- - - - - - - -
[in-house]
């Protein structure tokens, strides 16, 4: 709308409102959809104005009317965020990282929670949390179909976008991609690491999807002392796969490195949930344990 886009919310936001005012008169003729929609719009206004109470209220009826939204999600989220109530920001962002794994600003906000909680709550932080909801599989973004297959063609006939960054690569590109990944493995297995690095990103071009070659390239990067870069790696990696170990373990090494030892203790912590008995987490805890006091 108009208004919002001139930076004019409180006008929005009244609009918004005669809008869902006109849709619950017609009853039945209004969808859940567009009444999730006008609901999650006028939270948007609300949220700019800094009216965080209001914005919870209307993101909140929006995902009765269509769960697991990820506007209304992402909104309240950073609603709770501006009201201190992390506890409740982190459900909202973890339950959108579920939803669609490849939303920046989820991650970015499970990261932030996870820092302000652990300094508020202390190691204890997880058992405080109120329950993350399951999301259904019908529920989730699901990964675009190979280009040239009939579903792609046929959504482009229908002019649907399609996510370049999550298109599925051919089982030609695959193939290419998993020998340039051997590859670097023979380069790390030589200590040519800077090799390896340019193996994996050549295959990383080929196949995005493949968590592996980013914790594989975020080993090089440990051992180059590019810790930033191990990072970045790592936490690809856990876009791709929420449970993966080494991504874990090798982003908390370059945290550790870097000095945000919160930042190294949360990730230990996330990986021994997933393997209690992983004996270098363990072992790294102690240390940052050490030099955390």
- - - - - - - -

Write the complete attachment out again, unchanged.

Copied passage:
[in-house]
């Protein structure tokens, strides 16, 4: 709308409102959809104005009317965020990282929670949390179909976008991609690491999807002392796969490195949930344990 886009919310936001005012008169003729929609719009206004109470209220009826939204999600989220109530920001962002794994600003906000909680709550932080909801599989973004297959063609006939960054690569590109990944493995297995690095990103071009070659390239990067870069790696990696170990373990090494030892203790912590008995987490805890006091 108009208004919002001139930076004019409180006008929005009244609009918004005669809008869902006109849709619950017609009853039945209004969808859940567009009444999730006008609901999650006028939270948007609300949220700019800094009216965080209001914005919870209307993101909140929006995902009765269509769960697991990820506007209304992402909104309240950073609603709770501006009201201190992390506890409740982190459900909202973890339950959108579920939803669609490849939303920046989820991650970015499970990261932030996870820092302000652990300094508020202390190691204890997880058992405080109120329950993350399951999301259904019908529920989730699901990964675009190979280009040239009939579903792609046929959504482009229908002019649907399609996510370049999550298109599925051919089982030609695959193939290419998993020998340039051997590859670097023979380069790390030589200590040519800077090799390896340019193996994996050549295959990383080929196949995005493949968590592996980013914790594989975020080993090089440990051992180059590019810790930033191990990072970045790592936490690809856990876009791709929420449970993966080494991504874990090798982003908390370059945290550790870097000095945000919160930042190294949360990730230990996330990986021994997933393997209690992983004996270098363990072992790294102690240390940052050490030099955390």